Heptane or n-heptane is the straight-chain alkane with the chemical formula H3C(CH2)5CH3 or C7H16, and is one of the main components of gasoline (petrol). When used as a test fuel component in anti-knock test engines, a 100% heptane fuel is the zero point of the octane rating scale (the 100 point is 100% iso-octane). Octane number equates to the anti-knock qualities of a comparison mixture of heptane and isooctane which is expressed as the percentage of isooctane in heptane and is listed on pumps for gasoline (petrol) dispensed globally.
Heptane (and its many isomers) is widely used in laboratories as a non-polar solvent. As a liquid, it is ideal for transport and storage. In the grease spot test, heptane is used to dissolve an oil spot to show the previous presence of organic compounds on a stained paper. This is done by shaking the stained paper in a heptane solution for about half a minute.
Aqueous bromine may be distinguished from aqueous iodine by its appearance after extraction into heptane. In water, both bromine and iodine appear brown. However, iodine turns purple when dissolved in heptane, whereas the bromine solution remains brown.
Heptane is commercially available as mixed isomers for use in paints and coatings, as the rubber cement solvent “Bestine”, the outdoor stove fuel “Powerfuel” by Primus, as pure n-heptane for research and development and pharmaceutical manufacturing and as a minor component of gasoline.
Heptane is also used as an adhesive remover by stamp collectors. Since 1974, the United States Postal Service has issued self-adhesive stamps that some collectors find difficult to separate from envelopes via the traditional method of soaking in water. Heptane-based products like Bestine, as well as limonene-based products, have become popular solvents for removing stamps more easily.
Octane rating scale
n-Heptane is defined as the zero point of the octane rating scale. It is a lighter component in gasoline, burns more explosively, causing engine pre-ignition (knocking) in its pure form, as opposed to octane isomers, which burn more slowly and give less knocking. It was originally chosen as the zero point of the scale because of the availability of very high purity n-heptane, unmixed with other isomers of heptane or other alkanes, distilled from the resin of Jeffrey pine and from the fruit of Pittosporum resiniferum. Other sources of heptane and octane, produced from crude oil, contain a mixture of different isomers with greatly differing ratings, and do not give as precise a zero point.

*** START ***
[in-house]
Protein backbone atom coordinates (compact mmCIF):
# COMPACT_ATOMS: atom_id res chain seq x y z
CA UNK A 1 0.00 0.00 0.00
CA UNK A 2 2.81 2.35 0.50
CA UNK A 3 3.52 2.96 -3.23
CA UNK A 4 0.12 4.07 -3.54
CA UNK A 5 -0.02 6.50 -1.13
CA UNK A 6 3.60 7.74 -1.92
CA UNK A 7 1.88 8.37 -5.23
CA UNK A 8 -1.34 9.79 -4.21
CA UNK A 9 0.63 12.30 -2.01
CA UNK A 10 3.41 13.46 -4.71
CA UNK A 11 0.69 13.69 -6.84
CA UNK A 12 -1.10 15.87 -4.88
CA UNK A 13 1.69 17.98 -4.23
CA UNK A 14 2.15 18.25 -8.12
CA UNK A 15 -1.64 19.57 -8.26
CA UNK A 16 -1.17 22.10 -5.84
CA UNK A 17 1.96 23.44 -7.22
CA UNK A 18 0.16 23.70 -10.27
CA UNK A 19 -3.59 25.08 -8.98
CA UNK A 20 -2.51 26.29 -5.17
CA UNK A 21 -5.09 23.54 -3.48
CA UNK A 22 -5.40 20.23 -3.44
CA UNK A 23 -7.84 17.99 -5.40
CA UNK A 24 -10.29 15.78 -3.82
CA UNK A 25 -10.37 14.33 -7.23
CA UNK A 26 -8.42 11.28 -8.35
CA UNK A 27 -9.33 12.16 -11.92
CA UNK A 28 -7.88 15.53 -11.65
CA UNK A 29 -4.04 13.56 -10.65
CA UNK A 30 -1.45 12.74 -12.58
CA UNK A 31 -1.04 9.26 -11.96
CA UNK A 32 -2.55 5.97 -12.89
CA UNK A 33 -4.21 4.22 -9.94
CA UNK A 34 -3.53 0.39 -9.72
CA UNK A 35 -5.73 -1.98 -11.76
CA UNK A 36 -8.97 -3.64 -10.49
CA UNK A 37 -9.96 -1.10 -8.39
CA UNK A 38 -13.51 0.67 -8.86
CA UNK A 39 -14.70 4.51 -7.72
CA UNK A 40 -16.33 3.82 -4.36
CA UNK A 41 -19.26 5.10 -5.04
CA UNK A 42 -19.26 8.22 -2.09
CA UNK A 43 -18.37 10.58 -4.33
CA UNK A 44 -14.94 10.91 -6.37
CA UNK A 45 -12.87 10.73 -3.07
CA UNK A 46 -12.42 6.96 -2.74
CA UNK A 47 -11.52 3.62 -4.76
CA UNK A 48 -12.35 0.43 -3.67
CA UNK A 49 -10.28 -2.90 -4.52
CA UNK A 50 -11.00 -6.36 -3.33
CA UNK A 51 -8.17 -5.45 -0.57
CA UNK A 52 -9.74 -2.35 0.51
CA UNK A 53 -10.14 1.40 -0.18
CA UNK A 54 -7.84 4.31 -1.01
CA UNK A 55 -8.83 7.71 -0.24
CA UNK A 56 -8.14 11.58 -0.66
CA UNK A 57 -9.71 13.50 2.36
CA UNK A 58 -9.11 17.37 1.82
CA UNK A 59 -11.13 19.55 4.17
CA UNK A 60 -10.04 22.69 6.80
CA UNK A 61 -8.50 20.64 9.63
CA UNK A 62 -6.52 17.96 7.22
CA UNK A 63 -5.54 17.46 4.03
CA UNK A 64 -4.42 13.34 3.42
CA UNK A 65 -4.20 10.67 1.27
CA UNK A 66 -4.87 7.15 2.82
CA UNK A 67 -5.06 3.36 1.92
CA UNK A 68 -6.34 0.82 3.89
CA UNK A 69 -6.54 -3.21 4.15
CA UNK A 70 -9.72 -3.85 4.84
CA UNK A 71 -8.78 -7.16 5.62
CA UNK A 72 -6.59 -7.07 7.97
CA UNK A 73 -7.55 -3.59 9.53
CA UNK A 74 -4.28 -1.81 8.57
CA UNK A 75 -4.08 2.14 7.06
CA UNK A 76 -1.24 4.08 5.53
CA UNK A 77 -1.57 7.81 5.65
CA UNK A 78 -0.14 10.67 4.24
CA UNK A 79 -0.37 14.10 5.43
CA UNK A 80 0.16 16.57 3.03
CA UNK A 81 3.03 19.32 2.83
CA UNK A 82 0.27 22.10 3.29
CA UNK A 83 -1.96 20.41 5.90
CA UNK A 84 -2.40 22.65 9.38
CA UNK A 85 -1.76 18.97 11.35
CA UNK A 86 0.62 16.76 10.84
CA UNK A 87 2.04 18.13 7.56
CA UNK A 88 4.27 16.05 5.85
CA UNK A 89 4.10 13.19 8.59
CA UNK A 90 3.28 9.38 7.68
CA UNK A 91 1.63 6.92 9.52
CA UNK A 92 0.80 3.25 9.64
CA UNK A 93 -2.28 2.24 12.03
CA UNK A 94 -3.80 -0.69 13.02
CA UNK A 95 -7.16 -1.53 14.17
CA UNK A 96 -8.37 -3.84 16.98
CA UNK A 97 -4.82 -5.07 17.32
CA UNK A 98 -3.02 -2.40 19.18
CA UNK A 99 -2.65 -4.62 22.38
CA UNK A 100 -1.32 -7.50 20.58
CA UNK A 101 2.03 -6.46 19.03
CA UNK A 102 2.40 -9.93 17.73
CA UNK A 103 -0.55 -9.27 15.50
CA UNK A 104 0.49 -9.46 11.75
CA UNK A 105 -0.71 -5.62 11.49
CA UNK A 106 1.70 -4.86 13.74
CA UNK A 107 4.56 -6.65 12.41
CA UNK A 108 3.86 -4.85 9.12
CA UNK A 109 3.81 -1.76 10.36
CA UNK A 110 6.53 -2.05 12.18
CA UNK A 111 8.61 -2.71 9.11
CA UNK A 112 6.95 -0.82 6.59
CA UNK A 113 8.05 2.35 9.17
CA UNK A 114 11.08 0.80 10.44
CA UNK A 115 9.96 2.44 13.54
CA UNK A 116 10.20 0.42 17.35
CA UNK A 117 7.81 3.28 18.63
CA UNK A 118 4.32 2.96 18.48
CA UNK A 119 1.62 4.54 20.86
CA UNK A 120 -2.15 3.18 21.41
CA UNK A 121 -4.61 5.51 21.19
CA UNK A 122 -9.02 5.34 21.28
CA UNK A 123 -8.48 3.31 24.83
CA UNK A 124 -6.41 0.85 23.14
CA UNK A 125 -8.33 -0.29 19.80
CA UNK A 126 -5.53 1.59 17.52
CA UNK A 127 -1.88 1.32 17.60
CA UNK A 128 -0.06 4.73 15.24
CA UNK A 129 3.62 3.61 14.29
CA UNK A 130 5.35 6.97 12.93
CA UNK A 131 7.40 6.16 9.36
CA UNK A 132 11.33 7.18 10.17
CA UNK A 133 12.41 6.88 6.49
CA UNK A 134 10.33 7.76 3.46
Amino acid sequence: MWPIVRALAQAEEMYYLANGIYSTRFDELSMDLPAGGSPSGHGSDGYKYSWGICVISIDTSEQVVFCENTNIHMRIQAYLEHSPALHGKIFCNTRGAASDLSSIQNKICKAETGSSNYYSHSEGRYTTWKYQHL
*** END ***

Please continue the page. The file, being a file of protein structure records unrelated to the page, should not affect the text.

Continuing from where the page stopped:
Isomers and enantiomers
Heptane has nine isomers, or eleven if enantiomers are counted:
- Heptane (n-heptane), H3C–CH2–CH2–CH2–CH2–CH2–CH3,
- 2-Methylhexane (isoheptane), H3C–CH(CH3)–CH2–CH2–CH2–CH3,
- 3-Methylhexane, H3C–CH2–C*H(CH3)–CH2–CH2–CH3 (chiral),
- 2,2-Dimethylpentane (neoheptane), H3C–C(CH3)2–CH2–CH2–CH3,
- 2,3-Dimethylpentane, H3C–CH(CH3)–C*H(CH3)–CH2–CH3 (chiral),
- 2,4-Dimethylpentane, H3C–CH(CH3)–CH2–CH(CH3)–CH3,
- 3,3-Dimethylpentane, H3C–CH2–C(CH3)2–CH2–CH3,
- 3-Ethylpentane, H3C–CH2–CH(CH2CH3)–CH2–CH3,
- 2,2,3-Trimethylbutane, H3C–C(CH3)2–CH(CH3)–CH3, this isomer is also known as pentamethylethane and triptane.
The linear n-heptane can be obtained from Jeffrey pine oil. The six branched isomers without a quaternary carbon can be prepared by creating a suitable secondary or tertiary alcohol by the Grignard reaction, converting it to an alkene by dehydration, and hydrogenating the latter. The 2,2-dimethylpentane isomer can be prepared by reacting tert-butyl chloride with n-propyl magnesium bromide. The 3,3-dimethylpentane isomer can be prepared from tert-amyl chloride and ethyl magnesium bromide.
Heptane can affect a person when breathed in.
Acute exposure to heptane vapors can cause dizziness, stupor, incoordination, loss of appetite, nausea, dermatitis, chemical pneumonitis, or unconsciousness, possible peripheral neuropathy.
In a CDC study, it was found that prolonged exposure to heptane may also cause a state of intoxication and uncontrolled hilarity in some participants and a stupor lasting for 30 minutes after exposure for others.